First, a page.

Allergy Headaches

By staff

We often focus on certain allergy symptoms, the runny noses, the sneezing and itchy, watery eyes. Sometimes we talk about the general discomfort that comes with allergies. Then there are the food allergy symptoms like itchy mouth and stomach aches, even anaphylaxis, but we don’t talk or even think too much about the headaches associated with allergies.

Many people with food allergies became aware of their allergy after ingesting the food. Some of the symptoms can be hives, swelling and yes, headaches. Usually those that suffer from migraine headaches will be more prone to get them as a symptom if they have a food allergy as well. Of course, avoidance is key to any type of food allergy because more severe reactions can occur.

With hay fever, headaches can occur due to the inflammation in the nasal passages which also bring on the congestion and runny noses. Because certain parts of the face and head are undergoing stress, this can lead to a headache as well. Again, people who suffer from headaches will be more likely to add them to their list of allergy symptoms. If you notice that your headaches are seasonal/environmental, try treating them with an allergy medicine, like Benadryl or Zyrtec, rather than a headache medicine like Tylenol or Advil.

Some experts say that the link to headaches and allergies is controversial and that one does not cause the other. However, there is no question that constant allergies and drainage can lead to sinus problems and infections, which in turn can lead to sinus headaches. From this argument, the symptoms need to be treated separately, focusing on both the allergy and the headache pain (see article on sinus headache at WebMD.com.)  This explains the reason for the production of certain dual medications, like Benadryl Severe Allergy and Sinus Headache Medication.

Another aspect to consider is the fact that migraine symptoms sometimes mimic those of allergies, including congestion. So though it could be a question of which came first, the chicken or the egg, it may be worth a trip to your doctor to try to the pinpoint the cause of your headaches. As mentioned above, if the headaches are due to allergies, then you need to take an allergy medicine to block the histamine reaction. If you feel the allergy symptoms are caused from the headaches (especially migraines), you’ll need to seek relief from a headache specific medicine.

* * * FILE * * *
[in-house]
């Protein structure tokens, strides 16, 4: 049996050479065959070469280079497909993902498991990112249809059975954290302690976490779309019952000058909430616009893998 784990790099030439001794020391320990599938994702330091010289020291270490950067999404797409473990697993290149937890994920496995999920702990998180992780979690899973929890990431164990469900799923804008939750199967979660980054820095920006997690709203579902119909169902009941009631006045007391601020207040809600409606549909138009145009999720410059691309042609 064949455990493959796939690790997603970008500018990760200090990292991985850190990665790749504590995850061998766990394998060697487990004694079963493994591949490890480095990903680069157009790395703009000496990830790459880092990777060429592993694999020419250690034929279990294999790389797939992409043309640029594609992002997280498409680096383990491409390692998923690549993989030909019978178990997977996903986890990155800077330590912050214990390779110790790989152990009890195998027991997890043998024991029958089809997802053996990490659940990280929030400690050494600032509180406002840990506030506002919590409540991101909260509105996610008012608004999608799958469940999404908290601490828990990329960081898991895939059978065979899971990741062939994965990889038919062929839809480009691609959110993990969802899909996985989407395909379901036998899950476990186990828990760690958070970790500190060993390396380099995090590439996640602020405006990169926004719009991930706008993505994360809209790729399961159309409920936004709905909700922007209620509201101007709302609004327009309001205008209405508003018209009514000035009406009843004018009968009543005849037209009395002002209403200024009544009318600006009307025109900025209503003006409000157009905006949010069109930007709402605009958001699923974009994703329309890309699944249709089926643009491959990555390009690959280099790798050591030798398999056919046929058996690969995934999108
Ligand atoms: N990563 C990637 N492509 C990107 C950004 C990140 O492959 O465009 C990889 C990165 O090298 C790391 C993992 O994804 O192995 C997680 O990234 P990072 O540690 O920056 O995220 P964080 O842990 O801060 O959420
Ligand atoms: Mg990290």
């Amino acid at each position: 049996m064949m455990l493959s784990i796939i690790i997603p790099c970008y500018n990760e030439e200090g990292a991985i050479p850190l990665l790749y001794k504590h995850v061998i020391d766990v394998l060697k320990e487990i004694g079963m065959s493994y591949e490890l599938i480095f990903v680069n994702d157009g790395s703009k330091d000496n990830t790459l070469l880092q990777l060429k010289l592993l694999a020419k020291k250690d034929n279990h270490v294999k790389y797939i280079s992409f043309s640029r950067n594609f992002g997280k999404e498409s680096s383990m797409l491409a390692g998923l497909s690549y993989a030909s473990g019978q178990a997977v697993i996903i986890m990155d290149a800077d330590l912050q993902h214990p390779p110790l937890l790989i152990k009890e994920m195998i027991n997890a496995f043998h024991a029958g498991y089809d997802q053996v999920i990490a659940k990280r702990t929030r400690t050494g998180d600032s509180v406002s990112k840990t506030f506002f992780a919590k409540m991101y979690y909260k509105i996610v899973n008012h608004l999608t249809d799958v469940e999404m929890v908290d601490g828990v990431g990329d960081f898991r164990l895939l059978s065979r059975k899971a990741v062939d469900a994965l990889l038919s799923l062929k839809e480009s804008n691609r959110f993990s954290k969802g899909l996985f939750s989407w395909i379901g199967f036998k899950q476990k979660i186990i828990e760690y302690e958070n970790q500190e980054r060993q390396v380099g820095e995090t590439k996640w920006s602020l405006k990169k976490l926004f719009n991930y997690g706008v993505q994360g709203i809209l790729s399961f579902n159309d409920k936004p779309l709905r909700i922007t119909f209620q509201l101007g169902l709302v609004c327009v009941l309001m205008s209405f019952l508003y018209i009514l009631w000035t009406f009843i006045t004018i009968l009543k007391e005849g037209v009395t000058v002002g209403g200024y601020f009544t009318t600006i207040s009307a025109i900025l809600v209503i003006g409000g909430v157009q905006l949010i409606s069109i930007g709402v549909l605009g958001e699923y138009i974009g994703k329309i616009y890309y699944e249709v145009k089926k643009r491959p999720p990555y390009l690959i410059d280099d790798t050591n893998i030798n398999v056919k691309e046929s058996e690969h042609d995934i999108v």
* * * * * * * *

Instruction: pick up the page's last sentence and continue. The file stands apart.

Inhalants are often the culprits of headaches, and this isn’t always seasonal. Two common headache inducing inhalants are cosmetic fragrance and smoke. These can also go insofar as to cause nausea (or is this caused by the headache, the big question again?). Though this may not be considered a true allergy, an antihistamine will probably work better for relief than a pain medication, because there is a histamine issue going on here.

As often is the case with headaches, they are a mystery. Those who suffer may often give up on the cause and concentrate on the cure. So whether your headaches can technically be called allergy headaches or not, try an antihistamine next time your pain reliever doesn’t work. Also, keep a headache diary if you can, just like those with food allergies keep food diaries. You may find something that triggers your headaches, whether it’s a certain food, a time of the year or something else inhaled, like perfume or cigarette smoke. You may then be able to determine the trigger and even if you can’t avoid it, you’ll know what medication will work best.

- Heather Legg

3 Comments »

[...] Billy wrote a fantastic post today on “Allergy Headaches”Here’s ONLY a quick extractUsually those that suffer from migraine headaches will be more prone to get them as a symptom if they have a food allergy as well. Of course, avoidance is key to any type of food allergy because more severe reactions can occur. … [...]

October 7th, 2007 | 11:56 am
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January 28th, 2011 | 2:20 pm
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January 25th, 2012 | 1:32 am
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